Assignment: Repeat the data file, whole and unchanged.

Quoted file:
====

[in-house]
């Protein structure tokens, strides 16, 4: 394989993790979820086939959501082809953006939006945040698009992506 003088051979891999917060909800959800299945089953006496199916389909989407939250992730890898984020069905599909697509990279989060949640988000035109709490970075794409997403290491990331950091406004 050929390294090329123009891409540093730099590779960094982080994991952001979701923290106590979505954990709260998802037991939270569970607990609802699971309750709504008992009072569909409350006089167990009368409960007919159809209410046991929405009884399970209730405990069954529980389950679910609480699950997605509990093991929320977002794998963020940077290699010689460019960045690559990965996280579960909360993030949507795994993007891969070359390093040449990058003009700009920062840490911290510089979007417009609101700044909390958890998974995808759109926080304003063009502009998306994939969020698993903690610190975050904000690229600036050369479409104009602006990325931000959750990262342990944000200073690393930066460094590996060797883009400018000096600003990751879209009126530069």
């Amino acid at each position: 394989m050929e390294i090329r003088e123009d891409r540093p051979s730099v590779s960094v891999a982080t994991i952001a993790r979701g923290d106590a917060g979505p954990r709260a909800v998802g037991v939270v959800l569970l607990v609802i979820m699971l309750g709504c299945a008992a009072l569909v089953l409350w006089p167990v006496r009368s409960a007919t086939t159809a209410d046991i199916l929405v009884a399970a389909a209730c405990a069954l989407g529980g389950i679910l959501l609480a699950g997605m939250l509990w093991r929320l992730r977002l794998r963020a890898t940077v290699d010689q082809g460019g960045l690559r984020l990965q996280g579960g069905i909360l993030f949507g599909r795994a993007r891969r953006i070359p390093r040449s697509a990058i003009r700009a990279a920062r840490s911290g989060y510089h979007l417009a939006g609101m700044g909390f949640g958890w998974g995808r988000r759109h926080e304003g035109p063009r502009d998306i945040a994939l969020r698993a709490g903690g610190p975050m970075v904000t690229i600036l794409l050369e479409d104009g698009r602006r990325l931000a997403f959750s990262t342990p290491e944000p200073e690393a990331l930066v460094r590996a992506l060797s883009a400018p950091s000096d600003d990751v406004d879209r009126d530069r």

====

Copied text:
[in-house]
């Protein structure tokens, strides 16, 4: 394989993790979820086939959501082809953006939006945040698009992506 003088051979891999917060909800959800299945089953006496199916389909989407939250992730890898984020069905599909697509990279989060949640988000035109709490970075794409997403290491990331950091406004 050929390294090329123009891409540093730099590779960094982080994991952001979701923290106590979505954990709260998802037991939270569970607990609802699971309750709504008992009072569909409350006089167990009368409960007919159809209410046991929405009884399970209730405990069954529980389950679910609480699950997605509990093991929320977002794998963020940077290699010689460019960045690559990965996280579960909360993030949507795994993007891969070359390093040449990058003009700009920062840490911290510089979007417009609101700044909390958890998974995808759109926080304003063009502009998306994939969020698993903690610190975050904000690229600036050369479409104009602006990325931000959750990262342990944000200073690393930066460094590996060797883009400018000096600003990751879209009126530069």
């Amino acid at each position: 394989m050929e390294i090329r003088e123009d891409r540093p051979s730099v590779s960094v891999a982080t994991i952001a993790r979701g923290d106590a917060g979505p954990r709260a909800v998802g037991v939270v959800l569970l607990v609802i979820m699971l309750g709504c299945a008992a009072l569909v089953l409350w006089p167990v006496r009368s409960a007919t086939t159809a209410d046991i199916l929405v009884a399970a389909a209730c405990a069954l989407g529980g389950i679910l959501l609480a699950g997605m939250l509990w093991r929320l992730r977002l794998r963020a890898t940077v290699d010689q082809g460019g960045l690559r984020l990965q996280g579960g069905i909360l993030f949507g599909r795994a993007r891969r953006i070359p390093r040449s697509a990058i003009r700009a990279a920062r840490s911290g989060y510089h979007l417009a939006g609101m700044g909390f949640g958890w998974g995808r988000r759109h926080e304003g035109p063009r502009d998306i945040a994939l969020r698993a709490g903690g610190p975050m970075v904000t690229i600036l794409l050369e479409d104009g698009r602006r990325l931000a997403f959750s990262t342990p290491e944000p200073e690393a990331l930066v460094r590996a992506l060797s883009a400018p950091s000096d600003d990751v406004d879209r009126d530069r």